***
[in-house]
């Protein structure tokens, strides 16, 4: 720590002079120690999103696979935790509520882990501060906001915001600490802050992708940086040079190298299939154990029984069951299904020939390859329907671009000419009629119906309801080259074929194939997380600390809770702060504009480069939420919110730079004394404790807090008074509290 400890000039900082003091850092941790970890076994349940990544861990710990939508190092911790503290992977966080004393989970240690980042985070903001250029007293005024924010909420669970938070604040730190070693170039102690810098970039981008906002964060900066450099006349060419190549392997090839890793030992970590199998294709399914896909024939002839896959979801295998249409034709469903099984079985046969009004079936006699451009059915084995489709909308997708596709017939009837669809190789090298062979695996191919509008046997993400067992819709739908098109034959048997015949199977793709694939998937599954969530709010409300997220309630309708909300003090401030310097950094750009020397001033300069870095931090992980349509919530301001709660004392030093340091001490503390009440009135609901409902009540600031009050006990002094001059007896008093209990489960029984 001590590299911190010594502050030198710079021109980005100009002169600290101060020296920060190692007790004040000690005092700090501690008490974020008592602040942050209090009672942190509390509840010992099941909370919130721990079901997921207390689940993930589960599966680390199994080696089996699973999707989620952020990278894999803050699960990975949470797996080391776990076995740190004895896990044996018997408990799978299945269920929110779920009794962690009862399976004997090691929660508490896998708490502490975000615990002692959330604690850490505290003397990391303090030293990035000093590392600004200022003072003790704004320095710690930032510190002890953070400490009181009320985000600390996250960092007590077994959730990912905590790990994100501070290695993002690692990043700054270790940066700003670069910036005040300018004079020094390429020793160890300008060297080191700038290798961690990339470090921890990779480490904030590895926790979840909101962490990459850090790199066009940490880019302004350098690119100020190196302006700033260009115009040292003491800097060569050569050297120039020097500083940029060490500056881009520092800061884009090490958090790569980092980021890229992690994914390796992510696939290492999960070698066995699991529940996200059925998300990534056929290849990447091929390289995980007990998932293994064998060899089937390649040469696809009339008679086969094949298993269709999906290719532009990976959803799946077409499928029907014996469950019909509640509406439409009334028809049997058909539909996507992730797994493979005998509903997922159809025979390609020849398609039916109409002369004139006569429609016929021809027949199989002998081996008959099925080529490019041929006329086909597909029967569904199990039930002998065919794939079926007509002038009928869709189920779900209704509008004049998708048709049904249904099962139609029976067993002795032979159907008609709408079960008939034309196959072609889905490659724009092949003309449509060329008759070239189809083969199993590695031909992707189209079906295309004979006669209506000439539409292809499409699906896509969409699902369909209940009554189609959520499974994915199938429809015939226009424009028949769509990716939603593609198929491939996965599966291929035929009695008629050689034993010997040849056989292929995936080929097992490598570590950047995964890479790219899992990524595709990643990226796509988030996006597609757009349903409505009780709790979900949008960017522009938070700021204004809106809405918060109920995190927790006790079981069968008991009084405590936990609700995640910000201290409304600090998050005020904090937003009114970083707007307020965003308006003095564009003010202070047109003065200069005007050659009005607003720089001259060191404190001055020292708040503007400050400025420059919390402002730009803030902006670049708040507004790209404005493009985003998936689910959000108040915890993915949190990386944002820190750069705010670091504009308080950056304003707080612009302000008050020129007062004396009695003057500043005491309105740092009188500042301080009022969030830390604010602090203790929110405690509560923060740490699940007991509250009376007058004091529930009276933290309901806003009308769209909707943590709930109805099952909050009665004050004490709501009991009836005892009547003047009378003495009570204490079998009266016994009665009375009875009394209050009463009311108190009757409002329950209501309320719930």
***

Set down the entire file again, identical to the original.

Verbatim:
[in-house]
């Protein structure tokens, strides 16, 4: 720590002079120690999103696979935790509520882990501060906001915001600490802050992708940086040079190298299939154990029984069951299904020939390859329907671009000419009629119906309801080259074929194939997380600390809770702060504009480069939420919110730079004394404790807090008074509290 400890000039900082003091850092941790970890076994349940990544861990710990939508190092911790503290992977966080004393989970240690980042985070903001250029007293005024924010909420669970938070604040730190070693170039102690810098970039981008906002964060900066450099006349060419190549392997090839890793030992970590199998294709399914896909024939002839896959979801295998249409034709469903099984079985046969009004079936006699451009059915084995489709909308997708596709017939009837669809190789090298062979695996191919509008046997993400067992819709739908098109034959048997015949199977793709694939998937599954969530709010409300997220309630309708909300003090401030310097950094750009020397001033300069870095931090992980349509919530301001709660004392030093340091001490503390009440009135609901409902009540600031009050006990002094001059007896008093209990489960029984 001590590299911190010594502050030198710079021109980005100009002169600290101060020296920060190692007790004040000690005092700090501690008490974020008592602040942050209090009672942190509390509840010992099941909370919130721990079901997921207390689940993930589960599966680390199994080696089996699973999707989620952020990278894999803050699960990975949470797996080391776990076995740190004895896990044996018997408990799978299945269920929110779920009794962690009862399976004997090691929660508490896998708490502490975000615990002692959330604690850490505290003397990391303090030293990035000093590392600004200022003072003790704004320095710690930032510190002890953070400490009181009320985000600390996250960092007590077994959730990912905590790990994100501070290695993002690692990043700054270790940066700003670069910036005040300018004079020094390429020793160890300008060297080191700038290798961690990339470090921890990779480490904030590895926790979840909101962490990459850090790199066009940490880019302004350098690119100020190196302006700033260009115009040292003491800097060569050569050297120039020097500083940029060490500056881009520092800061884009090490958090790569980092980021890229992690994914390796992510696939290492999960070698066995699991529940996200059925998300990534056929290849990447091929390289995980007990998932293994064998060899089937390649040469696809009339008679086969094949298993269709999906290719532009990976959803799946077409499928029907014996469950019909509640509406439409009334028809049997058909539909996507992730797994493979005998509903997922159809025979390609020849398609039916109409002369004139006569429609016929021809027949199989002998081996008959099925080529490019041929006329086909597909029967569904199990039930002998065919794939079926007509002038009928869709189920779900209704509008004049998708048709049904249904099962139609029976067993002795032979159907008609709408079960008939034309196959072609889905490659724009092949003309449509060329008759070239189809083969199993590695031909992707189209079906295309004979006669209506000439539409292809499409699906896509969409699902369909209940009554189609959520499974994915199938429809015939226009424009028949769509990716939603593609198929491939996965599966291929035929009695008629050689034993010997040849056989292929995936080929097992490598570590950047995964890479790219899992990524595709990643990226796509988030996006597609757009349903409505009780709790979900949008960017522009938070700021204004809106809405918060109920995190927790006790079981069968008991009084405590936990609700995640910000201290409304600090998050005020904090937003009114970083707007307020965003308006003095564009003010202070047109003065200069005007050659009005607003720089001259060191404190001055020292708040503007400050400025420059919390402002730009803030902006670049708040507004790209404005493009985003998936689910959000108040915890993915949190990386944002820190750069705010670091504009308080950056304003707080612009302000008050020129007062004396009695003057500043005491309105740092009188500042301080009022969030830390604010602090203790929110405690509560923060740490699940007991509250009376007058004091529930009276933290309901806003009308769209909707943590709930109805099952909050009665004050004490709501009991009836005892009547003047009378003495009570204490079998009266016994009665009375009875009394209050009463009311108190009757409002329950209501309320719930």